Oliver Wainwright: Unfinished, abandoned, demolished: how Cairo is losing architecture it never knew it had: From grand visions that fail...to everyday buildings knocked down before they can be considered for heritage protection, "Cairo Since 1900: An Architectural Guide" unpicks what Egypt’s capital might have been: ...[curator and architectural historian] Mohamed Elshahed...includes 226 buildings...Many...not the kind historians would necessarily regard as worthy of veneration. And that’s precisely the point...His book is...a rallying cry to take another look at the everyday fabric of this richly layered city...a number of curious outlier buildings...defy stylist conventions altogether.- Guardian (UK)
Indianapolis architect Gary Vance completes 2nd book in children's series during coronavirus pandemic: "On my bucket list was to write a children's book about architecture...If we're going to do it, we're going to do a series"...for kids K-12 to teach them about the wonders of architecture - all in a visually stimulating way...one team activity for every building and public art...all team pages were added to the series' website to be downloaded for free..."Kid Architect"...intentionally went without that character...he wants the child reading the book to be the main character... -- Vance Consulting- WTHR (Indianapolis, Indiana)
Miriam Sitz: Designers Confront Structural Racism in the Profession: In architecture, where demographics skew toward white male homogeneity, many are beginning to interrogate the ways that systemic racism has shaped the profession and the built environment: The lack of representation in professional leadership and education, especially, has emerged as a top concern for many...many professional groups, firms, and schools have released statements in support of racial justice. But for Tiffany Brown...at SmithGroup and NOMA executive-board member, many of those words fell flat. -- National Organization of Minority Architects (NOMA); Kimberly Dowdell; Amanda Williams; Sekou Cook; Pascale Sablan/S9 Architecture; 400 Forward; Beyond the Built Environment- Architectural Record
Matthew Fleischer: Want to tear down insidious monuments to racism and segregation? Bulldoze L.A. freeways: ...here’s some ugly truth about the city of Los Angeles: Our freeway system is one of the most noxious monuments to racism and segregation in the country...When the 1944 Federal-Aid Highway Act allocated funds for 1,938 miles of freeways in California, planners used the opportunity...to obliterate as much as possible the casual mingling of the races...segregated housing patterns have largely persisted to this day...L.A. is not unique in this regard. Cities across the country made similar choices. And yet nowhere have the consequences been felt more profoundly.- Los Angeles Times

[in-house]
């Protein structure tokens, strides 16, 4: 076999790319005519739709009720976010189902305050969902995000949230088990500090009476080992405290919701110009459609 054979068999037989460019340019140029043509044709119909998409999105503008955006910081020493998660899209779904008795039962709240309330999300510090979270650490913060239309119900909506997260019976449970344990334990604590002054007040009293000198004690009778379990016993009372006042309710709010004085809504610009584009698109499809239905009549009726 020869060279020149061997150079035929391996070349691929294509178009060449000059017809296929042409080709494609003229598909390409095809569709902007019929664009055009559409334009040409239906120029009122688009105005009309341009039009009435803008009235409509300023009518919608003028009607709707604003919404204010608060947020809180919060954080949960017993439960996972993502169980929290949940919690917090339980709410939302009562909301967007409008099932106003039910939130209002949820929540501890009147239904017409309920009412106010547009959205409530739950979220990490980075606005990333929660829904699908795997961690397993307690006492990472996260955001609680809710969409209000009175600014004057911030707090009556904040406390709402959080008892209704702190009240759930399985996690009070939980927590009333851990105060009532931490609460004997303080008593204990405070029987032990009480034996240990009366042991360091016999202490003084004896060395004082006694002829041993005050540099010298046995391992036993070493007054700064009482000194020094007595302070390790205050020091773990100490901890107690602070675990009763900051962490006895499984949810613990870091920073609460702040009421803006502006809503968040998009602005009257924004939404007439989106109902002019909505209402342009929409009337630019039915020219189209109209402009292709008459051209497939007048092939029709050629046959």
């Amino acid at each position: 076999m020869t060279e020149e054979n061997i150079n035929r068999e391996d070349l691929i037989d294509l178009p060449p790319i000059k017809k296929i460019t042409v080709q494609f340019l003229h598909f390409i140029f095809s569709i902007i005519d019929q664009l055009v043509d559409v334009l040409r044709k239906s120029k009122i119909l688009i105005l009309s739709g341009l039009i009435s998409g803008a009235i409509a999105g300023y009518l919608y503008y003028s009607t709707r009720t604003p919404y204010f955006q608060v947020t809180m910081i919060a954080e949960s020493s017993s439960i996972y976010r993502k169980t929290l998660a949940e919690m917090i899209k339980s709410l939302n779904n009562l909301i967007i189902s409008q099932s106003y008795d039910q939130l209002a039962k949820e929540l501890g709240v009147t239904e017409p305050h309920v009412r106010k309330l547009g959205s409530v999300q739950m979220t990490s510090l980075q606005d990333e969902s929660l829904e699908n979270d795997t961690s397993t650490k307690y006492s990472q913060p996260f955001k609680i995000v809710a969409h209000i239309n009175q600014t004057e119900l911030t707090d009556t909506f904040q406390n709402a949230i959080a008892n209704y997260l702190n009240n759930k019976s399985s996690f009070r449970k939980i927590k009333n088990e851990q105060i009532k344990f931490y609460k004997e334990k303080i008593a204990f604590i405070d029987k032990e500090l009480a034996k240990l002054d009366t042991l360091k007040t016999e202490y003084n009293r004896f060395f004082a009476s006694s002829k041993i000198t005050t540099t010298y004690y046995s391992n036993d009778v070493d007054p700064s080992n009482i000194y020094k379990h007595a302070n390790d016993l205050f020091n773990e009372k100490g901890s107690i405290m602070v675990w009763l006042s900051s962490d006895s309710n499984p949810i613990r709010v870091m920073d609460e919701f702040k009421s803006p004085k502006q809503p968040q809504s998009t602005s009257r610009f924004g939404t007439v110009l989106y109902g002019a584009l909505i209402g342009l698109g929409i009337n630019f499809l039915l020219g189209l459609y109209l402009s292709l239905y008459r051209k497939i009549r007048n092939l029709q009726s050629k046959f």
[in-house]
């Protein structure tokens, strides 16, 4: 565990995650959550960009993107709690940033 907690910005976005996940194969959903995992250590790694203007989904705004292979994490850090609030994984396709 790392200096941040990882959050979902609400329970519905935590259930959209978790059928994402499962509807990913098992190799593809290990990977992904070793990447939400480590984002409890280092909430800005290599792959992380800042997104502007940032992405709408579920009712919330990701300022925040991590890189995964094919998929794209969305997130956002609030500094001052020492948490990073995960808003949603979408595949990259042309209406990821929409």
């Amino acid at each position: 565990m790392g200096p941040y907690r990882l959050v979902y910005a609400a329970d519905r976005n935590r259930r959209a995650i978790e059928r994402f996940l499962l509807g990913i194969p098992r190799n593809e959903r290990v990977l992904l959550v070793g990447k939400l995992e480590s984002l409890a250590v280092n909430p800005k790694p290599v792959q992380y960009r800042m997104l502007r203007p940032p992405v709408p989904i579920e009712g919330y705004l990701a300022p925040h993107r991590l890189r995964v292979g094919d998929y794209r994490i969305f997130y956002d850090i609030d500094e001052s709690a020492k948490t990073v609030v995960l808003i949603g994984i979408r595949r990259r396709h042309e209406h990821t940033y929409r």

Diana Budds: An Architectural Designer Made a List of 200 Black Creatives You Should Follow: Sean Canty made it easier to diversify your Instagram feed: ...a professor at Harvard’s Graduate School of Design, has a couple hundred suggestions...created an Airtable called “200 Black Creators"...inspired by a list...compiled by Dong-Ping Wong...But instead of a spreadsheet, Canty wanted to put faces to names. -- Thelma Golden; David Adjaye; Black Females in Architecture network; Olalekan Jeyifous; Nina Cooke John; Amanda Williams; Germane Barnes; Mark Grattan/Vidivixi; Jerome Byron- Curbed
Justin Davidson: The American Nursing Home Is a Design Failure: Even before COVID, its dynamics were deeply flawed. But there are people thinking about how to fix it: The nursing-home system is an obsolete mess...The whole apparatus is ideally suited to propagating infectious disease...represents a colossal failure of imagination - worse, it’s the triumph of indifference...we don’t need to reinvent the nursing home, only build on humane principles that already succeed...Focus on how people live, rather than on how long...Demand better. -- Victor Regnier; Perkins Eastman; CF Møller- New York Magazine
Anthony Flint: The Destiny of Density: Affordability, Equity, and the Impacts of an Insidious Virus: The crisis threatens the building blocks of a functioning urban economy...the recovery of urban areas is of vital importance...Historically, cities have responded to disease and disaster with affirmative measures...This time around...density has been in the spotlight...density itself is not the cause of collective pain...the issues cities urgently need to address are overcrowding, lack of affordability, and economic and racial disparities...New policies and practices...will be informed by nuanced analysis of what’s actually happening on the ground...David Dixon/Stantec: “Major cities aren’t losing their allure, they are losing their affordability.”- Land Lines / Lincoln Institute of Land Policy
Barcelona opera house reopens with performance to 2,292 plants: Gran Teatre del Liceu...musicians played to an unusual audience on Monday to mark Spain's lifting of lockdown - as thousands of plants filled its seats...the work of conceptual artist Eugenio Ampudia and included a performance from the UceLi Quartet string quartet...plants were brought in from nearby nurseries and each one will be donated to a healthcare worker from the Hospital Clinic of Barcelona.- CNN Style